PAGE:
you will be spinning your wheel backwards, sucking the rag into the sprocket "Locking it in place"

 

you dont have to do it, i do sometimes sometimes i dont. just depends on preference really.

 

it is a good trick though.

 

you lock it in your back sprocket on the front side on the top. spin the rear wheel backwards with the rag to lock it in

Share this post


Link to post
Share on other sites

Ok. I see.

I noticed the 3-finger rule, but the manual for my CRF230F says 1-3/16 max, which is about 2 fingers.

Share this post


Link to post
Share on other sites

Ok. I see.

I noticed the 3-finger rule, but the manual for my CRF230F says 1-3/16 max, which is about 2 fingers.

 

you can tighten it that tight if you like, there is a too tight, and a not to tight.

 

if that is what your manual says then it isnt possibly wrong.. i personally go just a bit tighter then 3 fingers but not much

Share this post


Link to post
Share on other sites

I still don't see how wedging something between the chain and sprocket is going to hold anything in place. Seems like the tension would pull the wheel in and make the chain more loose. I'm sure ill realize once I actually do it.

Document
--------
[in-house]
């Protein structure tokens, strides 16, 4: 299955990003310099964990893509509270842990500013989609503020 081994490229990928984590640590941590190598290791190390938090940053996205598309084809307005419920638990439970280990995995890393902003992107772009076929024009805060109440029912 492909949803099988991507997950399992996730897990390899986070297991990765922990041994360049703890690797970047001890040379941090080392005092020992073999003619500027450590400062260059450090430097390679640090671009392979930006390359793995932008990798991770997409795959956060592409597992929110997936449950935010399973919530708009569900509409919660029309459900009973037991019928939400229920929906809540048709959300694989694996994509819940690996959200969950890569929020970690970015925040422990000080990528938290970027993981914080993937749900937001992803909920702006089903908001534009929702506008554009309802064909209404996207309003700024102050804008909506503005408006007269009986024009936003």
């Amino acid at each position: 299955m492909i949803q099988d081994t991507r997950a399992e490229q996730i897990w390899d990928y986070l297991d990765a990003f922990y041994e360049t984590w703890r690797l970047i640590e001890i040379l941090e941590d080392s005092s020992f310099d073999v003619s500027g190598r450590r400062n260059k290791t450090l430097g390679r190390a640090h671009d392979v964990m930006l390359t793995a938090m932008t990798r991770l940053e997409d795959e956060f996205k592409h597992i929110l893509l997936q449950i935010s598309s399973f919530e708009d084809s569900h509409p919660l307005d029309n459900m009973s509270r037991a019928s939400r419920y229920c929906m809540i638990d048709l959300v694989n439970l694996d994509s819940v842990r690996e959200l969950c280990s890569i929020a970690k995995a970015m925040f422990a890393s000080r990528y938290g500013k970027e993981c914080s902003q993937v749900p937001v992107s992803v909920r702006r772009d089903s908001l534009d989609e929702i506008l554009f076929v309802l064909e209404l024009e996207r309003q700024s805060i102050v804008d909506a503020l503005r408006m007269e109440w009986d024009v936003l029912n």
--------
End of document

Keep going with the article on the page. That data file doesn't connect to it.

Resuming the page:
By wedging something in between the sprocket and chain it pulls the adjustment blocks against the adjustment bolts to hold the wheel in the correct spot while you tighten the axle nut. 

  • Like 3

Share this post


Link to post
Share on other sites
3 fingers is good

 

 

That's what she said :lol:

My manual says 13/16 to 1-13/16 so I think ill go with that.

I'll definitely be giving the chain a good cleaning with some wd-40 and a toothbrush followed by some Belray.

Edited by mossman77
  • Like 1

Share this post


Link to post
Share on other sites

Checking free play with the bike at normal ride height isn't the best way. 3 fingers for example is no good on something like a CRF230 that has a shorter swingarm.

Share this post


Link to post
Share on other sites
Checking free play with the bike at normal ride height isn't the best way.

 

 

What's the best way then?  The manual says with the bike on a stand, the slack should be between 13/16 and 1-3/16.  Good enough for me.

Edited by mossman77

Share this post


Link to post
Share on other sites